As during the saving years, retirees are thus playing the asset markets once again; nobody is guaranteeing them anything.
So once they retire, Australians are exposed to the greatest risk of them all: that they will have the misfortune to live a long time.
According to the Bureau of Statistics average life expectancy in Australia is now 79.5 years for males and 84 for females. But that's an average - half the people will need to fund a retirement of more than 15-19 years (assuming retirement at 65), and many will live much, much longer than that. It's another lottery.
Moreover, the crackdown on smoking, the advent of effective anti-cholesterol drugs and advances in cancer research, among other things, will ensure that life expectancy increases dramatically from here.
The cost of retiring, already enormous, is set to soar. Yet just as nobody knows what fees they are paying to have their savings lost, nobody knows what it will cost them to retire and whether they will be able to afford it. Mind you, it's usually better not to know, because you can't afford it.
As Winston Churchill would say, superannuation in this country is a riddle wrapped in a mystery inside an enigma.
It is a national disgrace.
Teachers 'failing to champion excellence', Australian academic warns
Speaking in Britain
School standards are being damaged by a "conspiracy of silence" among teachers who refuse to champion excellence, a leading academic has warned.
Pupils may be missing out on the very best results because of a "great equalisation" at the heart of the teaching profession that fails to mark out and reward top-performing staff, it was claimed.
John Hattie, professor of education at Melbourne University, suggested that too many teachers were reluctant to value expertise for fear of denigrating struggling colleagues.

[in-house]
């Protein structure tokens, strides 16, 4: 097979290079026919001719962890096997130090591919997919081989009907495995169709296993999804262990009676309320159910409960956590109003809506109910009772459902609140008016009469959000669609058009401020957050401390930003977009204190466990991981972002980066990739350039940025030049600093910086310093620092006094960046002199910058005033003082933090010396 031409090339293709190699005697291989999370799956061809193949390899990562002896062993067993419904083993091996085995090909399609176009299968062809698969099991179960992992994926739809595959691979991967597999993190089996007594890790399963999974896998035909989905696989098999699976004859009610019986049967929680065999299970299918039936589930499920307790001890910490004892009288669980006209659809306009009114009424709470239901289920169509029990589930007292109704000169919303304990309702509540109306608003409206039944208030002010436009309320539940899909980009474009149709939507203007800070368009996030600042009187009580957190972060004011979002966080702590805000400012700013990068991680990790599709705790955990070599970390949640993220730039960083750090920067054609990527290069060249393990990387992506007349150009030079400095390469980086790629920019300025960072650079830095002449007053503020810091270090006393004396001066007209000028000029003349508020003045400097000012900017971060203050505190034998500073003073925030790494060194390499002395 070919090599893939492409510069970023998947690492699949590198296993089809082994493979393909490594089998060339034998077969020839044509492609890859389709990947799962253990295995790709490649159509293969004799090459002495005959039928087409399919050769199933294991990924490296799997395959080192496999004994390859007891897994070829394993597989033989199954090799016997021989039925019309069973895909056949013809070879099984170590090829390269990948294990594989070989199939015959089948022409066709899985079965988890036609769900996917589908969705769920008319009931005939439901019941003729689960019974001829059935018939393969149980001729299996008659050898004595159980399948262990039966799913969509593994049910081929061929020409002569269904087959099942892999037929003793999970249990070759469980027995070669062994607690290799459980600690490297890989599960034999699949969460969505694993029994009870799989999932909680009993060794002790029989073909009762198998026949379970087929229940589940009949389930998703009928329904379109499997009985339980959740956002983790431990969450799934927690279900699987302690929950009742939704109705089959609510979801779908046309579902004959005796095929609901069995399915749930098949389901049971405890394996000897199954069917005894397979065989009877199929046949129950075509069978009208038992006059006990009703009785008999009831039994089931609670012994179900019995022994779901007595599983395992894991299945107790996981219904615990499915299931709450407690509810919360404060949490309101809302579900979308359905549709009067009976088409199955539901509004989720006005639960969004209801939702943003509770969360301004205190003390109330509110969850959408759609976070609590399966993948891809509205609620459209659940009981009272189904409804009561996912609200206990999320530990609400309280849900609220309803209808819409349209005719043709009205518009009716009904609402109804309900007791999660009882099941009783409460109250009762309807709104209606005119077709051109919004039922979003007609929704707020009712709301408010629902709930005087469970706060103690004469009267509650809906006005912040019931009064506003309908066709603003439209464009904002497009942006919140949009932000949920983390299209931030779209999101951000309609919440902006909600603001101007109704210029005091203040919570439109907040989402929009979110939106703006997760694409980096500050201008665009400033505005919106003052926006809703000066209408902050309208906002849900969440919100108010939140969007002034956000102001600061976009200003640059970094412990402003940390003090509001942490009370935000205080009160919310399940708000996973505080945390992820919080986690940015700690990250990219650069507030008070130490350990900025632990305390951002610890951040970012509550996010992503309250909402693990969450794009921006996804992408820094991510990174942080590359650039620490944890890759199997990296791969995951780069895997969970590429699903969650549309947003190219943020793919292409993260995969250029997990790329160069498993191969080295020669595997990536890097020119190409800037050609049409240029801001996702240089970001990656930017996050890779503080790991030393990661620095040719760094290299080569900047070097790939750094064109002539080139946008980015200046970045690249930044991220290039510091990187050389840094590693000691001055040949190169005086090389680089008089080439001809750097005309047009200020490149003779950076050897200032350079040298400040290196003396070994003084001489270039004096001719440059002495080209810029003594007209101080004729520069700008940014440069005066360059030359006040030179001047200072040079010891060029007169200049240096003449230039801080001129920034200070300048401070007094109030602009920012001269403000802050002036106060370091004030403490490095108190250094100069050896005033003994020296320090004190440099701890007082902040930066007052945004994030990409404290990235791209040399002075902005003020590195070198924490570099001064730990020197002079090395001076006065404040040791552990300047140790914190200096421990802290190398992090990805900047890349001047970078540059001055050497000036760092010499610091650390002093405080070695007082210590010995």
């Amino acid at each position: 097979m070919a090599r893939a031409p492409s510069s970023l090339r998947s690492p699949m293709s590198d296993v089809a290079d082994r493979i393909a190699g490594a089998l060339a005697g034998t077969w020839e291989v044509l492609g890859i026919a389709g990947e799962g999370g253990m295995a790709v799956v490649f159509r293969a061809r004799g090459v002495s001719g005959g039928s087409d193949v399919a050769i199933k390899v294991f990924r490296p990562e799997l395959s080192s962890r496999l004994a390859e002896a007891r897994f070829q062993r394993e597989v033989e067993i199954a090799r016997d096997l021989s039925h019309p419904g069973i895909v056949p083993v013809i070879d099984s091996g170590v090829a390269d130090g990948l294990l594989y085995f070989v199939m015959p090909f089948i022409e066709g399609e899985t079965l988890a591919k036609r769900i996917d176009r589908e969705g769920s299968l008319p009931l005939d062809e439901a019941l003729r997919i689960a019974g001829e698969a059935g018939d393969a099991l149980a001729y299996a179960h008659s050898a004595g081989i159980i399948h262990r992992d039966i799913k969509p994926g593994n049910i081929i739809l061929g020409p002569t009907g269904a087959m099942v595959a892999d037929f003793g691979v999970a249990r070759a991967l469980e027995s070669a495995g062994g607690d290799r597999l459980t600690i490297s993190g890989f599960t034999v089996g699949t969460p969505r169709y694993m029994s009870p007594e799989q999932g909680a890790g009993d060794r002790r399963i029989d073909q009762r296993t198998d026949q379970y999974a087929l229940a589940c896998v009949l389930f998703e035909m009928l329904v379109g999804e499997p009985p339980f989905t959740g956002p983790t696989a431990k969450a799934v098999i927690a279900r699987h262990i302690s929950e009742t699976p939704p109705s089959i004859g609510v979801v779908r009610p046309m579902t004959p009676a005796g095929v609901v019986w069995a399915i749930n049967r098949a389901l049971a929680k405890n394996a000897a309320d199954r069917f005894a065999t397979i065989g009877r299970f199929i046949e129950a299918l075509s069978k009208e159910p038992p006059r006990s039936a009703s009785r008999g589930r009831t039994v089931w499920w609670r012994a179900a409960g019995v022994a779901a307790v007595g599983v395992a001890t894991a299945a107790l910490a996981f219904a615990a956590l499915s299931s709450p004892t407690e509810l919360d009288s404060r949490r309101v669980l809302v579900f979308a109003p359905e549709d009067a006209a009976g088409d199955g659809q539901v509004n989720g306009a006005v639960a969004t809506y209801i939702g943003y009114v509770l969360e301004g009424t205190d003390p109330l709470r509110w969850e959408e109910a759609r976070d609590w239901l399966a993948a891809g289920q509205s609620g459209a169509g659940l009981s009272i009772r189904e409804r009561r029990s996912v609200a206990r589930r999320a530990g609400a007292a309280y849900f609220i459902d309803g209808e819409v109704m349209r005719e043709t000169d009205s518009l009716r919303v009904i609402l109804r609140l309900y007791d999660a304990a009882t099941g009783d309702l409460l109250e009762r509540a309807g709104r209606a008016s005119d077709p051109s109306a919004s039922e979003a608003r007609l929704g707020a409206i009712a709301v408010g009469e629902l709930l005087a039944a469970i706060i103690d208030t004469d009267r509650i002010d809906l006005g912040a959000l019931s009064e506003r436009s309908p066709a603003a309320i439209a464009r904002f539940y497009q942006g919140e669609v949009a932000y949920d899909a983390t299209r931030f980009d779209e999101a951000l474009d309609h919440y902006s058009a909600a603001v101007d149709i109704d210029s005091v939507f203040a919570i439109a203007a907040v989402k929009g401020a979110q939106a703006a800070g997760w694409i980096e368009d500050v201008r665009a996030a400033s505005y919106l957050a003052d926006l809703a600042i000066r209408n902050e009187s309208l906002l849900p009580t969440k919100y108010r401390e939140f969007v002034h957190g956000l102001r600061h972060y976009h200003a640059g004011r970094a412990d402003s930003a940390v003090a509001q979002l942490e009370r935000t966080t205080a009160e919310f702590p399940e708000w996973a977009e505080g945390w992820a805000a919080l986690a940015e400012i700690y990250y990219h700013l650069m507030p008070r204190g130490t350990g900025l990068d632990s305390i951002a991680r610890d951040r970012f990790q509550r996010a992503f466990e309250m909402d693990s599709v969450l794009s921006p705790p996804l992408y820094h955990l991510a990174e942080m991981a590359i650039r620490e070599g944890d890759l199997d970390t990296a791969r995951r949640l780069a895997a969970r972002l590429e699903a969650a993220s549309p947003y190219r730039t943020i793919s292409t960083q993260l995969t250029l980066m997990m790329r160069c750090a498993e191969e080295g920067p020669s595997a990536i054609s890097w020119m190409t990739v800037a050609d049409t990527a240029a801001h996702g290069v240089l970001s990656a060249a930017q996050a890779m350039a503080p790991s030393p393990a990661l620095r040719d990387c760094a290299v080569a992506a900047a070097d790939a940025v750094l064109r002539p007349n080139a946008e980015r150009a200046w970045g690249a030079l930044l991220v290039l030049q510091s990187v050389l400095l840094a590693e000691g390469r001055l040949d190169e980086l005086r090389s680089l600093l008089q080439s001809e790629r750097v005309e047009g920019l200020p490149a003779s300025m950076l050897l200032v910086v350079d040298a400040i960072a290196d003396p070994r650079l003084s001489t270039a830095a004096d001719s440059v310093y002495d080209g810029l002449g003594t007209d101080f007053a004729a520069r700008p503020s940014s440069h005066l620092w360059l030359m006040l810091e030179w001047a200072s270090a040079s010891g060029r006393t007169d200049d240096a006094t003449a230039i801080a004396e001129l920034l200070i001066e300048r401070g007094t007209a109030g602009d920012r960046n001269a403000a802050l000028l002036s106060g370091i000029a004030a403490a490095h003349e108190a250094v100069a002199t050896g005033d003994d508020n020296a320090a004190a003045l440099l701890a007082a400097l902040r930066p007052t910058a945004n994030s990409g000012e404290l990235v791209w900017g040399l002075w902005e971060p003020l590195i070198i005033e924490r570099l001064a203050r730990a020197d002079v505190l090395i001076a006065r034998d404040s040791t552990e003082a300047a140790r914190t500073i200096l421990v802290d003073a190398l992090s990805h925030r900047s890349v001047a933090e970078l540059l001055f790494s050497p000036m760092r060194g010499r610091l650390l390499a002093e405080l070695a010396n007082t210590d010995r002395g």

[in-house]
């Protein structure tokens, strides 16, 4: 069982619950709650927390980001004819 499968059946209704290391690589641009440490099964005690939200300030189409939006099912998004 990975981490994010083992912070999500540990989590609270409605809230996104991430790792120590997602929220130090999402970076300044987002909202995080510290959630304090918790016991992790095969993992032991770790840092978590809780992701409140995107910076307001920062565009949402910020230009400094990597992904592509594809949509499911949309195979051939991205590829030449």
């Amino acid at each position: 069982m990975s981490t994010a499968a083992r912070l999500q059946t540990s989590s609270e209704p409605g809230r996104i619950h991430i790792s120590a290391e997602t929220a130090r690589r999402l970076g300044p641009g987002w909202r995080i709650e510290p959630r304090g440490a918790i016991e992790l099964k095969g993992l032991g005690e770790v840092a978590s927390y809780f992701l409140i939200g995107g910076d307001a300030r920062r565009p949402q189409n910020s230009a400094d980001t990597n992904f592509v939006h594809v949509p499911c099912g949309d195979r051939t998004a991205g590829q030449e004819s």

He insisted that the "tyranny of the closed door" was a major problem as it prevented teachers sharing their best ideas and lessons with their colleagues.
A rigorous focus on teacher improvement is the hallmark of top education systems around the world but a reluctance to adopt a similar system in the UK risks undermining standards, Prof Hattie suggested.
He warned that the impact that schools can have on pupils "will barely change" until drastic reforms are made.
The comments come amid continuing concerns the variable quality of lessons in schools.
In its annual report last year, Ofsted warned that teaching was not good enough in more than four-in-10 English schools, with "dull" lessons fuelling bad behaviour in the classroom.
Ministers have now introduced new rules making it easier for heads to sack consistently struggling teachers. The Government is also considering introducing a new system of performance-related pay to reward the very best staff.
Prof Hattie, an expert in the evaluation of teaching standards, said there was a "great equalisation in the profession that does not welcome excellence and a conspiracy of silence to even talk among each other about the impact of their teaching".
Speaking ahead of a presentation to the London Festival of Education on November 17, he said too many teachers failed to properly observe their colleagues at work.
"The greatest difference between one school and another is the quality of teaching," he said.
"Yet in spite of this there is a conspiracy of silence, with teachers unwilling to talk to their colleagues about the impact of their teaching.